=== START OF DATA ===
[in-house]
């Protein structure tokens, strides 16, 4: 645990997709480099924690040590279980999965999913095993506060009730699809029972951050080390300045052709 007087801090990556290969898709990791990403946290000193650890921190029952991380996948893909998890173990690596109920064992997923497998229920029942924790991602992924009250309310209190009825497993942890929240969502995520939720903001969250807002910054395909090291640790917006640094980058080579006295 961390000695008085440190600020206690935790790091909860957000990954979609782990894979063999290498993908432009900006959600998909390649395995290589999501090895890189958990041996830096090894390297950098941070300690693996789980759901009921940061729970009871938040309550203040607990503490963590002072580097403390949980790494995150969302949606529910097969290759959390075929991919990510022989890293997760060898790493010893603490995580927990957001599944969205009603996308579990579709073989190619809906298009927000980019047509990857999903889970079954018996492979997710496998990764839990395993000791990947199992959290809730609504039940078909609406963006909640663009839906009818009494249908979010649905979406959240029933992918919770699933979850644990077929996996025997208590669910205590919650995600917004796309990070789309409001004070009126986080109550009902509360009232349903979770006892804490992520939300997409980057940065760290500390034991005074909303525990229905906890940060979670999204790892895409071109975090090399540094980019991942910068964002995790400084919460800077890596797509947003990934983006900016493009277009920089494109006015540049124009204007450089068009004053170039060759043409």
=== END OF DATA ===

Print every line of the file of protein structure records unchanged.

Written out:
[in-house]
């Protein structure tokens, strides 16, 4: 645990997709480099924690040590279980999965999913095993506060009730699809029972951050080390300045052709 007087801090990556290969898709990791990403946290000193650890921190029952991380996948893909998890173990690596109920064992997923497998229920029942924790991602992924009250309310209190009825497993942890929240969502995520939720903001969250807002910054395909090291640790917006640094980058080579006295 961390000695008085440190600020206690935790790091909860957000990954979609782990894979063999290498993908432009900006959600998909390649395995290589999501090895890189958990041996830096090894390297950098941070300690693996789980759901009921940061729970009871938040309550203040607990503490963590002072580097403390949980790494995150969302949606529910097969290759959390075929991919990510022989890293997760060898790493010893603490995580927990957001599944969205009603996308579990579709073989190619809906298009927000980019047509990857999903889970079954018996492979997710496998990764839990395993000791990947199992959290809730609504039940078909609406963006909640663009839906009818009494249908979010649905979406959240029933992918919770699933979850644990077929996996025997208590669910205590919650995600917004796309990070789309409001004070009126986080109550009902509360009232349903979770006892804490992520939300997409980057940065760290500390034991005074909303525990229905906890940060979670999204790892895409071109975090090399540094980019991942910068964002995790400084919460800077890596797509947003990934983006900016493009277009920089494109006015540049124009204007450089068009004053170039060759043409």